Check out this Composer Spotlight/Q&A with Judith Shatin on our SoundAdvice blog
The music of Judith Shatin has been honored with four National Endowment for the Arts Fellowships, as well as awards from the American Music Center, Meet the Composer, the New Jersey State Arts Council and the Virginia Commission for the Arts. Commissions include those from the Barlow Endowment, Fromm Foundation and the Library of Congress as well as ensembles such as the National and Richmond Symphonies, Cassatt and Kronos Quartets, Ensemble Berlin PianoPercussion, the Dutch Hexagon Ensemble, and many others. Her music has been featured at festivals including Aspen, BAM Next Wave, Grand Teton, Havana in Spring, Moscow Autumn, Seal Bay and West Cork.
Sounds of the natural and built environments play an important role in her music, as in her path-breaking Singing the Blue Ridge, scored for mezzo, baritone, orchestra and electronics created from the calls of wild animals. And, as in COAL, an epic, evening-length folk oratorio, in which she combines sounds she recorded in a coal mine with music for Appalachian band, chorus and synthesizer. The two-year project was supported by the Lila Wallace-Readers Digest Arts Partners Program. Educated at Douglass College (AB), The Juilliard School (MM) and Princeton University (PhD).
Shatin is William R. Kenan, Jr. Professor at the University of Virginia, where she founded the Virginia Center for Computer Music. Please visit her website, www.judithshatin.com, where you can subscribe to her Hearing Things newsletter, learn about upcoming events, and find links to scores and recordings.
In the Composer’s Own Words:
When there is a second new moon in a month, it is called a black moon. This happens only once every two-and-a-half years, with the next coming this month. Some religious sects believe that the Black Moon augurs well for rituals and other ventures. In Black Moon, we embark on a journey that explores different faces of this mysterious event: its darkness and its light. You will hear contrasting characters: some shimmering, some rhythmic; some violent, some serene. To achieve these results, I enhance the orchestra with finely-tuned electronic sounds that allow new and surprising aesthetic experiences.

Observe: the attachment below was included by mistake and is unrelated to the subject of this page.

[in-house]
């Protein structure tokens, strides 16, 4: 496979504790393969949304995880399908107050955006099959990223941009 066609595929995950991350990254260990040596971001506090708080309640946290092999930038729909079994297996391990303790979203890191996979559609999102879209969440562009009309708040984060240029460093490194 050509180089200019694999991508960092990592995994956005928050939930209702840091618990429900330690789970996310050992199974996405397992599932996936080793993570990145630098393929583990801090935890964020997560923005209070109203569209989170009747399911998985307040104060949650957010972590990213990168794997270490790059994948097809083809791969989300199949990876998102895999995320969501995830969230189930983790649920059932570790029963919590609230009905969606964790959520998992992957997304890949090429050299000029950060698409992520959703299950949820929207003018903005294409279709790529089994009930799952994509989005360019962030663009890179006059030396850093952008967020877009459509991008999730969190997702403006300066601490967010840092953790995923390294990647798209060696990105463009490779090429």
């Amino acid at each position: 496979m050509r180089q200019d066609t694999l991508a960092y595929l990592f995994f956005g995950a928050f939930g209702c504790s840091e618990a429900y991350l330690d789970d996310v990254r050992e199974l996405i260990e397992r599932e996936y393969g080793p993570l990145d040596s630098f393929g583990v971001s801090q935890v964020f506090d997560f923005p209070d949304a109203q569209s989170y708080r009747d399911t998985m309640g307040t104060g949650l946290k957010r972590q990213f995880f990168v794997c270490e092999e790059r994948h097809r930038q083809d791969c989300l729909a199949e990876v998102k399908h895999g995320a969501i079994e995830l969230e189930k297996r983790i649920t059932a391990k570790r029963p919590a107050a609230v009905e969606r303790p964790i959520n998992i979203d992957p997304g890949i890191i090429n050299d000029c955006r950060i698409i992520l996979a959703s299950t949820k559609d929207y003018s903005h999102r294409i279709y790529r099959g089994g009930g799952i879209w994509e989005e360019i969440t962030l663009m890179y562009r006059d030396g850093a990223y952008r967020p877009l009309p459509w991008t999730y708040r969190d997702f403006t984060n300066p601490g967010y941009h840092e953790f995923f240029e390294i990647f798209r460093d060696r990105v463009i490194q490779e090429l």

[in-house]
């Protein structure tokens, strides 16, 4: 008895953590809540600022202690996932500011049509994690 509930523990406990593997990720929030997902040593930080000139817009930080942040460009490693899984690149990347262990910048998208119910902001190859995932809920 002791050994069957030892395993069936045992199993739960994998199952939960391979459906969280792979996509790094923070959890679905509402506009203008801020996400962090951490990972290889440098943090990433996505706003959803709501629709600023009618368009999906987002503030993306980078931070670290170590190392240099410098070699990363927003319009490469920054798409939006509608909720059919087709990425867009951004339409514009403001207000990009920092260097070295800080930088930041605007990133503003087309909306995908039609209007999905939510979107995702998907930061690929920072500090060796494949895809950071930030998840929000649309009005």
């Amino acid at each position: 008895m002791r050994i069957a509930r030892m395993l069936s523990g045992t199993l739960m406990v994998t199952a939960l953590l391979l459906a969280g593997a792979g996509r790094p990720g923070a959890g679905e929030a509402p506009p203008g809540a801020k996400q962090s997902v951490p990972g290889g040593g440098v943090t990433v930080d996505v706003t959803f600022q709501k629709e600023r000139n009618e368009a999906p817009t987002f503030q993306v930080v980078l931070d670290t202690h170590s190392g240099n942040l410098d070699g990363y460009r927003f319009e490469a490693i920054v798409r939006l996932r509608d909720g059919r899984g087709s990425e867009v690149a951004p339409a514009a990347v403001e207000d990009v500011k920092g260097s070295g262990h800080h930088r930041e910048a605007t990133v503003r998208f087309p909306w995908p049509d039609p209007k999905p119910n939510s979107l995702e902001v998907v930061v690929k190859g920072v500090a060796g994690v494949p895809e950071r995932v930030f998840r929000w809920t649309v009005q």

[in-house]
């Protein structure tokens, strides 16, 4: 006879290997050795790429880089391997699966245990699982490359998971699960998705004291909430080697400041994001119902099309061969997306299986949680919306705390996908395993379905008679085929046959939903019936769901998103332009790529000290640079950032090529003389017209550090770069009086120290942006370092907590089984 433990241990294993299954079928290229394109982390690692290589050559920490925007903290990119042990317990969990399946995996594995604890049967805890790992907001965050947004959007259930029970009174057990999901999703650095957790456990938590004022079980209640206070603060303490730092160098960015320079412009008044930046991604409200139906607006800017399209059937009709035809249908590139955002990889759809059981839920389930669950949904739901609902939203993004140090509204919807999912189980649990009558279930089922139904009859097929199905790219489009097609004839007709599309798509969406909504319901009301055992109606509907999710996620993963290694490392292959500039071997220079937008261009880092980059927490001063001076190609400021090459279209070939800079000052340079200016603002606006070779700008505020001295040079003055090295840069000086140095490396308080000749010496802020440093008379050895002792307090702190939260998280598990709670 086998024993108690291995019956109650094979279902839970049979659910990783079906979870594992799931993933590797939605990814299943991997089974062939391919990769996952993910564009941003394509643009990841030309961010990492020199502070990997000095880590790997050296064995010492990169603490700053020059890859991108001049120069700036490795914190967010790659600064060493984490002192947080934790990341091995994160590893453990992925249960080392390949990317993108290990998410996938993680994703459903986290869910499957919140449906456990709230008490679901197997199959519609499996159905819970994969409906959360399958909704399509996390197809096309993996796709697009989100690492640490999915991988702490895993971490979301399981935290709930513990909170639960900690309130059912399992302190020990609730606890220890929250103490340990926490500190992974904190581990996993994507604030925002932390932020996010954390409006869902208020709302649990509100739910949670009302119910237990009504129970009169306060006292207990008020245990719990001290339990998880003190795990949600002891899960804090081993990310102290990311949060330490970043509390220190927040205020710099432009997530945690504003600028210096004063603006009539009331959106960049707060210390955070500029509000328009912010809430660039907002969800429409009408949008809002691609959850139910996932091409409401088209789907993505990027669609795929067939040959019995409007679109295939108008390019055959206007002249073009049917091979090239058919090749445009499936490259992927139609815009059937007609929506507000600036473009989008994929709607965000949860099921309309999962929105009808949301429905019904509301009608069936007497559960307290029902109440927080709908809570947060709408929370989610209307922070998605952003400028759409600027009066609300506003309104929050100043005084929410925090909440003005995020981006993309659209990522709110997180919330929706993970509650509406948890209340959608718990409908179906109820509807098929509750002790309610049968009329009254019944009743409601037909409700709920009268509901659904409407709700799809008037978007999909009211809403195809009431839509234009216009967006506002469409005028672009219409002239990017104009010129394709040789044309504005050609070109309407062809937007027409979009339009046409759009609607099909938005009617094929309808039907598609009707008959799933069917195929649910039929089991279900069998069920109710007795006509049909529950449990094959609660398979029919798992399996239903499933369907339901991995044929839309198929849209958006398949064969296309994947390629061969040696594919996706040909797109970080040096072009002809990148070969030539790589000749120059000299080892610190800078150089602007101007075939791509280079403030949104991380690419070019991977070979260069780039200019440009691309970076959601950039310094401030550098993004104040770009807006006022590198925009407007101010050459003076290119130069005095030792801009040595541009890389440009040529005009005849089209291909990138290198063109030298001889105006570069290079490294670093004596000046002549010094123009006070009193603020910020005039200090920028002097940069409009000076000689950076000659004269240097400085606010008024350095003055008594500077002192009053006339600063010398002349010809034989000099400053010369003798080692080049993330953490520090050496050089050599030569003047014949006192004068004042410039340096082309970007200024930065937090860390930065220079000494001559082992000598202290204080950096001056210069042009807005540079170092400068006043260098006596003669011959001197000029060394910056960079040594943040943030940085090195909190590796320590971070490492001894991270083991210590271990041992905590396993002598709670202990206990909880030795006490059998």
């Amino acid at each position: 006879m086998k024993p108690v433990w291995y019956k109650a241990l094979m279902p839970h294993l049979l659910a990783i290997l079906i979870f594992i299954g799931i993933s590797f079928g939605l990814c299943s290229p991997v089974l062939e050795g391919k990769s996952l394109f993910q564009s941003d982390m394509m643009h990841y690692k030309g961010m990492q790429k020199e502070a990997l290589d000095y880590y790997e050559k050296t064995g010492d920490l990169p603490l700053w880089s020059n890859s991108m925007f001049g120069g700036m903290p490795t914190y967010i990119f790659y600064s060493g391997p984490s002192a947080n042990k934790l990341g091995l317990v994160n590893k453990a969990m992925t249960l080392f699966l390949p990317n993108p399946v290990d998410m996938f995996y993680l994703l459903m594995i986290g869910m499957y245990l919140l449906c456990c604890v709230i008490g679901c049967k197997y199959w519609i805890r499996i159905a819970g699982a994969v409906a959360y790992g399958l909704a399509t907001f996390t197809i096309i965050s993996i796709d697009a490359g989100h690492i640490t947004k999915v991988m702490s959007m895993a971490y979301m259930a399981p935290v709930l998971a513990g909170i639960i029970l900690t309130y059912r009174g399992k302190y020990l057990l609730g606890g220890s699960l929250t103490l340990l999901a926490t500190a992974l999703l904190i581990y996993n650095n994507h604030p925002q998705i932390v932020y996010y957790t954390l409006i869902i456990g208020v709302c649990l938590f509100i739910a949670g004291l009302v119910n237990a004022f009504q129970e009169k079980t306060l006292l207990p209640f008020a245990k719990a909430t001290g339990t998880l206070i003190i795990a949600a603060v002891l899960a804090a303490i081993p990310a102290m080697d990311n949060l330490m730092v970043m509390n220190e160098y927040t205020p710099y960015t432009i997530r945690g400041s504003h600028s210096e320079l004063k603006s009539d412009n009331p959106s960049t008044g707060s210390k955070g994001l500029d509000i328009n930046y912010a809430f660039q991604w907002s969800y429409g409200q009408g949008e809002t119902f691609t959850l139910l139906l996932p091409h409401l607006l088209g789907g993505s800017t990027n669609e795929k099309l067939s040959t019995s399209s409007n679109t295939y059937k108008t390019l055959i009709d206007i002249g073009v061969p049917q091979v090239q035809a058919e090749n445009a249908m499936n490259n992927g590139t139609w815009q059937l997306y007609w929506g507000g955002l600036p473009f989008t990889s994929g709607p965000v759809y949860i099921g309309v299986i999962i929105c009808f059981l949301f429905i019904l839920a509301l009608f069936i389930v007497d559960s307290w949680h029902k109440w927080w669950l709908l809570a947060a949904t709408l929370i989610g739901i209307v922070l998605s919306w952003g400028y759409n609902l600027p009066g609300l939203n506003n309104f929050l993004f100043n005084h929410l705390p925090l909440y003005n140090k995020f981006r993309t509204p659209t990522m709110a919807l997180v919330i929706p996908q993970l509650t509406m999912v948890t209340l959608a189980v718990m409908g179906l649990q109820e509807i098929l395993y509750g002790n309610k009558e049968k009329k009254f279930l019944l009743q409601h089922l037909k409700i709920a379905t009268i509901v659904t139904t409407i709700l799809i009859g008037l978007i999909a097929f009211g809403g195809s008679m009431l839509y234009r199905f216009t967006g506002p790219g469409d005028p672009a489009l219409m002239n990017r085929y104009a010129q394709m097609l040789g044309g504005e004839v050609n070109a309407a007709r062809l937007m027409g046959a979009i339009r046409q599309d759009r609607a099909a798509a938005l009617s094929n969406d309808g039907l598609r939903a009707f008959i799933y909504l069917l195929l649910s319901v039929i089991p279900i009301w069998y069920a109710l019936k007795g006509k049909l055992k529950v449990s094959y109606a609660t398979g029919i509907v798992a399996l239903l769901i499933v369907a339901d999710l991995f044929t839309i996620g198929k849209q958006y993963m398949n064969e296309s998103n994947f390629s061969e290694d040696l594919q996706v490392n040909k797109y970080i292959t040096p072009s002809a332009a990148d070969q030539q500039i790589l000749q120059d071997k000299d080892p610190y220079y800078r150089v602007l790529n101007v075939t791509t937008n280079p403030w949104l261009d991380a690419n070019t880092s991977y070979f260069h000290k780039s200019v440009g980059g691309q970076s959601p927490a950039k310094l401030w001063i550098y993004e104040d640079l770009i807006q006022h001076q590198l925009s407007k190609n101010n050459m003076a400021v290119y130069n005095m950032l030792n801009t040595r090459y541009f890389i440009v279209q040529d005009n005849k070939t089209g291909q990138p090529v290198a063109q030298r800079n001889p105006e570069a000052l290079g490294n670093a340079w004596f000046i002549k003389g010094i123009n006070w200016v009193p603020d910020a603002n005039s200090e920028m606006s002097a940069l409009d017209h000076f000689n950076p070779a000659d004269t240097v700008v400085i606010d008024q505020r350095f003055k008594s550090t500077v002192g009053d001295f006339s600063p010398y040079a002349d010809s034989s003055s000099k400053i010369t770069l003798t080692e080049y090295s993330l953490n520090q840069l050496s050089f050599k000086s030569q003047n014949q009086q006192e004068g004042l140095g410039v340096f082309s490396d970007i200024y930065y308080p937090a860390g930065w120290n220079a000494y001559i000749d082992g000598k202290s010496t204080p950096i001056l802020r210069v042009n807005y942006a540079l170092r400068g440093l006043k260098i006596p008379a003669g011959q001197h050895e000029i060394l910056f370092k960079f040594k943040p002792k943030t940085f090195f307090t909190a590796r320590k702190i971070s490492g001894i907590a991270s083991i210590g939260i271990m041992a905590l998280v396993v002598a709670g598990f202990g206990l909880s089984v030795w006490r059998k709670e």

I wanted to make the relationship between the orchestra and the electronics flexible and rich. My colleague, composer Paul Turowski, programmed a Kinect controller (used in video games) to allow the conductor to treat the electronics as he would a performer. So, for example, sometimes you will notice that the conductor uses his left hand to move the sound in space. Meanwhile, he has the freedom to trigger the start of electronic sounds with the tap of his foot, cueing them at just the right moment.
Sometimes I am asked why I often combine acoustic and digital media. The answer is that together they offer a vastly expanded sound world. In Black Moon, I transformed recordings I had made of acoustic instruments, intimately melding these two beautiful realms of sound.